FIFA urged to act on human rights violators

FIFA urged to act on human rights violators
The international football governing body has been told to take action against nations with bad human rights records.
2 min read
15 April, 2016
A new report has urged FIFA to "consider suspending or terminating" its relationship with World Cup hosts that have bad human rights records.

The independent Harvard University report, commissioned by the football governing body itself, outlines recommendations on embedding respect for human rights across its global operations.

It suggests "evaluating the severity of risks to people across both its activities and its relationships" while "building and using its leverage to address these risks as determinedly as it does to pursue its commercial interests".

FIFA also needs to provide "greater transparency in managing human rights risks and improve access to remedy," the report states, urging it to routinely discuss key issues with "external stakeholders, including those whose human rights are at risk, and disclosing its efforts and progress."

"FIFA governs and supports a global network of over 200 national football associations and is connected through its tournaments to thousands of businesses. As for any international sports organisation today, this kind of global footprint brings with it significant risks to people's basic dignity and welfare," John Ruggie, the author of the report said.

FIFA must use "its influence to address these human rights risks as determinedly as it does to pursue its commercial interests," he added.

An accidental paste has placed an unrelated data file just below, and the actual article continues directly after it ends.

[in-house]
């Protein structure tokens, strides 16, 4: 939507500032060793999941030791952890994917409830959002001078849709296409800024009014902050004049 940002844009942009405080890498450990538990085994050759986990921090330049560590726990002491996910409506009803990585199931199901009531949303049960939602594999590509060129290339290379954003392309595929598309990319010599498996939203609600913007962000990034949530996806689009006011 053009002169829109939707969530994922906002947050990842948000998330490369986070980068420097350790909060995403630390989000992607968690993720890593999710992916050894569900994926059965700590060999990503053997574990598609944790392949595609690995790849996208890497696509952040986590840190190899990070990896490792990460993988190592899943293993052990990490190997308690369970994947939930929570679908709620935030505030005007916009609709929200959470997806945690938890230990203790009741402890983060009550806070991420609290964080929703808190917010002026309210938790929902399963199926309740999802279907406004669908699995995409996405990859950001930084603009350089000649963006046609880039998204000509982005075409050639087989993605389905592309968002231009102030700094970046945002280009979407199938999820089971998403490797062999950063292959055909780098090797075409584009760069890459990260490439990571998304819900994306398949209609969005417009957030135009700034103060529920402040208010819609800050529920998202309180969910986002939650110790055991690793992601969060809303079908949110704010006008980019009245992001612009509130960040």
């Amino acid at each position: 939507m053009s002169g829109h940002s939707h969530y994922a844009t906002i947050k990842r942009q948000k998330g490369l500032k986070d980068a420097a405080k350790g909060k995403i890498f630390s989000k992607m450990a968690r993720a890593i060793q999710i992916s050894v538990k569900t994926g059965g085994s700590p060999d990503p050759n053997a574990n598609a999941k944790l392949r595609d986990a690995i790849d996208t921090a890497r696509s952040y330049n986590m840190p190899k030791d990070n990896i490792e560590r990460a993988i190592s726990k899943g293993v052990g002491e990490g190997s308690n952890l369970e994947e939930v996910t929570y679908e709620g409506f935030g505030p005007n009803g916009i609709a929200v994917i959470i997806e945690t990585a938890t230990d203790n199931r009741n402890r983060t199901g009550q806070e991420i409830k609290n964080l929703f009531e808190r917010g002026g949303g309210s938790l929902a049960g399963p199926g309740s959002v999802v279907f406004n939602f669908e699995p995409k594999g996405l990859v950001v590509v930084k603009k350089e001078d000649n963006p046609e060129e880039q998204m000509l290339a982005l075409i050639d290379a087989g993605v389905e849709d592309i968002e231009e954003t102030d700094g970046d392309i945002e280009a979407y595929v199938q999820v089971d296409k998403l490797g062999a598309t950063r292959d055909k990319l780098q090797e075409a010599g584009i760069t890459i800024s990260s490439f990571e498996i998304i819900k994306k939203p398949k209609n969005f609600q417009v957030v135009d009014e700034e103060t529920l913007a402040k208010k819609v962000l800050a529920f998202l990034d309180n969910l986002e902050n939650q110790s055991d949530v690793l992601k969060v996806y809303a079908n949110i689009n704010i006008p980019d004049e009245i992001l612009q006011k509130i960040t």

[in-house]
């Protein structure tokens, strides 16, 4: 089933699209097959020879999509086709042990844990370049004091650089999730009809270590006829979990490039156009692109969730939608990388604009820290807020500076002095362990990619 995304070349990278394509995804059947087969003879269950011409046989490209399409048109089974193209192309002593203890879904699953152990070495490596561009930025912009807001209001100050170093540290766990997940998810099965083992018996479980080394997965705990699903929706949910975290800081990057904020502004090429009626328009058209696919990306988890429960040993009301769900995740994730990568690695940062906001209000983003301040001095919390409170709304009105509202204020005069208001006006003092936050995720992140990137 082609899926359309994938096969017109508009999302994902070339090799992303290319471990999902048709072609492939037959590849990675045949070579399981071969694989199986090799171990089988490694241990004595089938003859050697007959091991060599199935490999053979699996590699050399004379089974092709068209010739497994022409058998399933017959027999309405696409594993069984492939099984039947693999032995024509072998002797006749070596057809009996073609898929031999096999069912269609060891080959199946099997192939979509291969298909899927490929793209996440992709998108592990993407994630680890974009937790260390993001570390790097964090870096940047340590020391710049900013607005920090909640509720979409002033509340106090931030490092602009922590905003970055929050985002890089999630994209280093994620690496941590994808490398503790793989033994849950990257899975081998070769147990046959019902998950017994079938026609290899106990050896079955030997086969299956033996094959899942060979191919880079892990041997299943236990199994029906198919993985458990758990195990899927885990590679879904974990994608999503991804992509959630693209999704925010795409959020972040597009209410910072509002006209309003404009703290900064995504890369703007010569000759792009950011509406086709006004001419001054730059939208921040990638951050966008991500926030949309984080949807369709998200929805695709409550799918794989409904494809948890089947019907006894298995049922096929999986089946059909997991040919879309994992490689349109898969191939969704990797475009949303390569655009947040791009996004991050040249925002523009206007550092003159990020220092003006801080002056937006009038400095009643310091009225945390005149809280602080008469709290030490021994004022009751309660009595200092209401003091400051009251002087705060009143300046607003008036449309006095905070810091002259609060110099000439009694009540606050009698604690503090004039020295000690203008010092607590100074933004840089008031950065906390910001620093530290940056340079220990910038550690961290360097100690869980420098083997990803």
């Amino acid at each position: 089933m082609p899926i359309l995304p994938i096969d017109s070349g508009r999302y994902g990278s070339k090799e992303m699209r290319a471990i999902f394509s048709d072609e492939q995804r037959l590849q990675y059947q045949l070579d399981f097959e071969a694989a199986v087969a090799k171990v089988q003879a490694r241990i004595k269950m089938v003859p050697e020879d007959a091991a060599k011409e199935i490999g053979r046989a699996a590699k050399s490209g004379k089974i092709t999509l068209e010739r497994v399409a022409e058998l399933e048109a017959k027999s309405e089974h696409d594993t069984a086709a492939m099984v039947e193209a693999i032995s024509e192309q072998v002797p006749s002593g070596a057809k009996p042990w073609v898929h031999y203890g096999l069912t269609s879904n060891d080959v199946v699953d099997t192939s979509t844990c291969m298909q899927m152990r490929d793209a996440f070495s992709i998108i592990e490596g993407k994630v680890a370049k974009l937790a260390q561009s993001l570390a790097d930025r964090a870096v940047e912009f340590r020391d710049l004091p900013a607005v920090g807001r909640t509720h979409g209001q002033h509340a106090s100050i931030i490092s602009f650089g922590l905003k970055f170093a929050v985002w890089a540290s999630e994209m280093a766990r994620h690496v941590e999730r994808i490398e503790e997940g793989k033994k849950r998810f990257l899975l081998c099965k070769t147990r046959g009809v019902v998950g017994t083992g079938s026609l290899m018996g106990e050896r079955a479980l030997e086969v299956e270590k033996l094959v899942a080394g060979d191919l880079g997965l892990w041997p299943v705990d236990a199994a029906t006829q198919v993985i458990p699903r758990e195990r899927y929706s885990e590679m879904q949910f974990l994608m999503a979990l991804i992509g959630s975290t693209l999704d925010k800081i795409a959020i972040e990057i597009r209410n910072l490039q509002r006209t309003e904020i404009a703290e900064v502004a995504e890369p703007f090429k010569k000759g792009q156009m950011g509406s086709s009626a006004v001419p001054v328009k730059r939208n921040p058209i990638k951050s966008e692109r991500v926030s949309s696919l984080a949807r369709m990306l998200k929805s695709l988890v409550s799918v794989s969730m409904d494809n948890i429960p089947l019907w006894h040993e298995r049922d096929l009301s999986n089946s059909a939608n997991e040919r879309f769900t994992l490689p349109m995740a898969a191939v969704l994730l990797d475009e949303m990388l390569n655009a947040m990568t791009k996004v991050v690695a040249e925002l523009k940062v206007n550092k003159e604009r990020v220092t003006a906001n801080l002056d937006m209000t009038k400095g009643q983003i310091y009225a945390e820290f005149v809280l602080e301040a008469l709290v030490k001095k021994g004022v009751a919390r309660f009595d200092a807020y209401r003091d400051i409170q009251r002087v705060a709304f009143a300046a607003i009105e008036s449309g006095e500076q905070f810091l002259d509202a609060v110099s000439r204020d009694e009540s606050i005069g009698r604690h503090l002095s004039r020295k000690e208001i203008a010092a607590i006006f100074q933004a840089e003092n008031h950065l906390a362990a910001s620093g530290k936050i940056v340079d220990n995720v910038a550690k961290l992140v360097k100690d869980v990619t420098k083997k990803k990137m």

But the governing body responded to the report maintaining it is fully "committed to respecting human rights."

FIFA is "committed to playing its part in ensuring respect for human rights and to being a leader among international sports organisations in this important area," Gianni Infantino, President of the Federation of International Football Association said.

Earlier this month, an Amnesty International report exposed migrant workers building a stadium that will host football matches for the 2022 World Cup in Qatar, have faced systematic abuse, with some cases amounting to forced labour.

Read More: 'Labour abuse' at Qatar World Cup venue exposed

Amnesty compiled the 52-page report based on interviews from February to May last year with 132 construction workers at the Khalifa International Stadium, one of several arenas that will host World Cup matches.

The London-based group interviewed 99 migrants doing landscaping work in a surrounding sports complex that is not directly related to the games, and three other gardeners working elsewhere.

The small, wealthy Gulf Arab state is building facilities to hold the 2022 soccer World Cup and has imported hundreds of thousands of construction workers for that purpose, drawing more attention to the conditions of its migrant labour community.

Qatar announced long-awaited but modest labour reforms in October following international criticism by Amnesty International, Human Rights Watch and other rights groups.